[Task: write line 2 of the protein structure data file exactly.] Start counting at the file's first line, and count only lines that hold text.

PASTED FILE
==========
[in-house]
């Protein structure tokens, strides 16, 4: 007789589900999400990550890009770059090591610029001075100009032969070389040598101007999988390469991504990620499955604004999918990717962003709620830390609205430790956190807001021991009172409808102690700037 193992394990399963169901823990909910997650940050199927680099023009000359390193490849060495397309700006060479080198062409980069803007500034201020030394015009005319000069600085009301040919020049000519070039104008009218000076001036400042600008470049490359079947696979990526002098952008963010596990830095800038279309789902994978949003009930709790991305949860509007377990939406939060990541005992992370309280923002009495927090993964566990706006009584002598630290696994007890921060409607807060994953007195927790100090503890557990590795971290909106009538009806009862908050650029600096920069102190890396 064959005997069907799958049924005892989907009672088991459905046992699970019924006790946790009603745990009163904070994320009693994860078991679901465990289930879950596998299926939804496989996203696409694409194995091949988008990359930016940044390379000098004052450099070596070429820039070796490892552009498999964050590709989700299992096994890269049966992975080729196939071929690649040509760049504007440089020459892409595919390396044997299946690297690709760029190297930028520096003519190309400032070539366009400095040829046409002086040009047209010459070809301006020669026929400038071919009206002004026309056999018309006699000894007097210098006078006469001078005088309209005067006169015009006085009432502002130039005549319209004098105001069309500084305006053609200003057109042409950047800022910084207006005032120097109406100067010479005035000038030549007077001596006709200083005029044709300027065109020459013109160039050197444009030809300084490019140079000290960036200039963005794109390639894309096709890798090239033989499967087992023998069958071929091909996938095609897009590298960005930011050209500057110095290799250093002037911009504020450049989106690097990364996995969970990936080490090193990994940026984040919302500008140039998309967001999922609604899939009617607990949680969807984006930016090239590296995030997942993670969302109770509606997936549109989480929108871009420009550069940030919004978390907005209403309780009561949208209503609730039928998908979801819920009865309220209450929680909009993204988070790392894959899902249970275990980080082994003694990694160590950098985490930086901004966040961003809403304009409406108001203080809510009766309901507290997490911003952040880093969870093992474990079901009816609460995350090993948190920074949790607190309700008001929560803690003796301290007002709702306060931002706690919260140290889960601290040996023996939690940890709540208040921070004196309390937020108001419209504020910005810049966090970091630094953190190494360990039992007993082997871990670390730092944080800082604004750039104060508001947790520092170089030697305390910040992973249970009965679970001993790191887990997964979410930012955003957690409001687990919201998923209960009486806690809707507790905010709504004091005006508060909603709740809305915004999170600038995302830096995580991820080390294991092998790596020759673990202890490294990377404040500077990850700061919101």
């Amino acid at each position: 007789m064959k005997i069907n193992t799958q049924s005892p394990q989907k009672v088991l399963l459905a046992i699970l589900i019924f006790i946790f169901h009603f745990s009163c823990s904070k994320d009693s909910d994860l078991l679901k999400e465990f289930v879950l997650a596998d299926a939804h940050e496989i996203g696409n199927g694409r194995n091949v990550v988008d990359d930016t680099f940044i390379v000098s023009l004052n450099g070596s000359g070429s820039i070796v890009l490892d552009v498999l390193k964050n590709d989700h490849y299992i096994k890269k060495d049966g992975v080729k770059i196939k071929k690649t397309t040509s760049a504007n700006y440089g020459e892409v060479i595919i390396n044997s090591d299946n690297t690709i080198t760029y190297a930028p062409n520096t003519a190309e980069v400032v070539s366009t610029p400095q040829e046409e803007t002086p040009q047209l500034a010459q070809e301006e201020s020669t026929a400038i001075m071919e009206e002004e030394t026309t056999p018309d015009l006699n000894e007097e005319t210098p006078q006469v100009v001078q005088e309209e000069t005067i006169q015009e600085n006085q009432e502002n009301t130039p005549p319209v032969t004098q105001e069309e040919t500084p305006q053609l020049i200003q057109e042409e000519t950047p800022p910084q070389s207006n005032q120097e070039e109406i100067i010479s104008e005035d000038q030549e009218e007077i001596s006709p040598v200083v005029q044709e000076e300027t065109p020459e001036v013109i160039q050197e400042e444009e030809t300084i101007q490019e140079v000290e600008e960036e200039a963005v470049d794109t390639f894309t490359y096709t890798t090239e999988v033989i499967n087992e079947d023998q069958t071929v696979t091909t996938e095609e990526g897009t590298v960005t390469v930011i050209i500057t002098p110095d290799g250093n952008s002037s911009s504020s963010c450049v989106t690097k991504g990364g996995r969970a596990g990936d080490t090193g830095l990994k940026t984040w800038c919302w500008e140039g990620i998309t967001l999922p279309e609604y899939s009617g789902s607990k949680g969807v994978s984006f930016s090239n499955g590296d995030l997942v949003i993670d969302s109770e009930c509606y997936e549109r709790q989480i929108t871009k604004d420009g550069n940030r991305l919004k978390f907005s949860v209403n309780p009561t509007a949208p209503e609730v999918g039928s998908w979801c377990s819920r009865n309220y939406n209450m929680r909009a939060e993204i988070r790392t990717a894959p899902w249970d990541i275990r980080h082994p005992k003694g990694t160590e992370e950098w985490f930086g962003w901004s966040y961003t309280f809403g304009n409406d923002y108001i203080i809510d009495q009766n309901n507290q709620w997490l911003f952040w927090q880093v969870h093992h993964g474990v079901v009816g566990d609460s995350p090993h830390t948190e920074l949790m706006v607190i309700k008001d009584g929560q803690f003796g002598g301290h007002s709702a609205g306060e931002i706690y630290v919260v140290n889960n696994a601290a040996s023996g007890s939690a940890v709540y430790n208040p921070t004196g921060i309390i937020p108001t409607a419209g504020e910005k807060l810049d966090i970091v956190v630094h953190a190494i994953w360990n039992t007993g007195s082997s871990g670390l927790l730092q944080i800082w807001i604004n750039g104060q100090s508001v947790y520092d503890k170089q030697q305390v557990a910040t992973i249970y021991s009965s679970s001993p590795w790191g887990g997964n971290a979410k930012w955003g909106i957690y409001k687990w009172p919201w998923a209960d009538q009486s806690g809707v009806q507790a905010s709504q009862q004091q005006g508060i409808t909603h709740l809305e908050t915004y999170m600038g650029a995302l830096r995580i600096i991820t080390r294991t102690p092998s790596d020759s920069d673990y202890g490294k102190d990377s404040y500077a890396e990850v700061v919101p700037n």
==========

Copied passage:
């Protein structure tokens, strides 16, 4: 007789589900999400990550890009770059090591610029001075100009032969070389040598101007999988390469991504990620499955604004999918990717962003709620830390609205430790956190807001021991009172409808102690700037 193992394990399963169901823990909910997650940050199927680099023009000359390193490849060495397309700006060479080198062409980069803007500034201020030394015009005319000069600085009301040919020049000519070039104008009218000076001036400042600008470049490359079947696979990526002098952008963010596990830095800038279309789902994978949003009930709790991305949860509007377990939406939060990541005992992370309280923002009495927090993964566990706006009584002598630290696994007890921060409607807060994953007195927790100090503890557990590795971290909106009538009806009862908050650029600096920069102190890396 064959005997069907799958049924005892989907009672088991459905046992699970019924006790946790009603745990009163904070994320009693994860078991679901465990289930879950596998299926939804496989996203696409694409194995091949988008990359930016940044390379000098004052450099070596070429820039070796490892552009498999964050590709989700299992096994890269049966992975080729196939071929690649040509760049504007440089020459892409595919390396044997299946690297690709760029190297930028520096003519190309400032070539366009400095040829046409002086040009047209010459070809301006020669026929400038071919009206002004026309056999018309006699000894007097210098006078006469001078005088309209005067006169015009006085009432502002130039005549319209004098105001069309500084305006053609200003057109042409950047800022910084207006005032120097109406100067010479005035000038030549007077001596006709200083005029044709300027065109020459013109160039050197444009030809300084490019140079000290960036200039963005794109390639894309096709890798090239033989499967087992023998069958071929091909996938095609897009590298960005930011050209500057110095290799250093002037911009504020450049989106690097990364996995969970990936080490090193990994940026984040919302500008140039998309967001999922609604899939009617607990949680969807984006930016090239590296995030997942993670969302109770509606997936549109989480929108871009420009550069940030919004978390907005209403309780009561949208209503609730039928998908979801819920009865309220209450929680909009993204988070790392894959899902249970275990980080082994003694990694160590950098985490930086901004966040961003809403304009409406108001203080809510009766309901507290997490911003952040880093969870093992474990079901009816609460995350090993948190920074949790607190309700008001929560803690003796301290007002709702306060931002706690919260140290889960601290040996023996939690940890709540208040921070004196309390937020108001419209504020910005810049966090970091630094953190190494360990039992007993082997871990670390730092944080800082604004750039104060508001947790520092170089030697305390910040992973249970009965679970001993790191887990997964979410930012955003957690409001687990919201998923209960009486806690809707507790905010709504004091005006508060909603709740809305915004999170600038995302830096995580991820080390294991092998790596020759673990202890490294990377404040500077990850700061919101």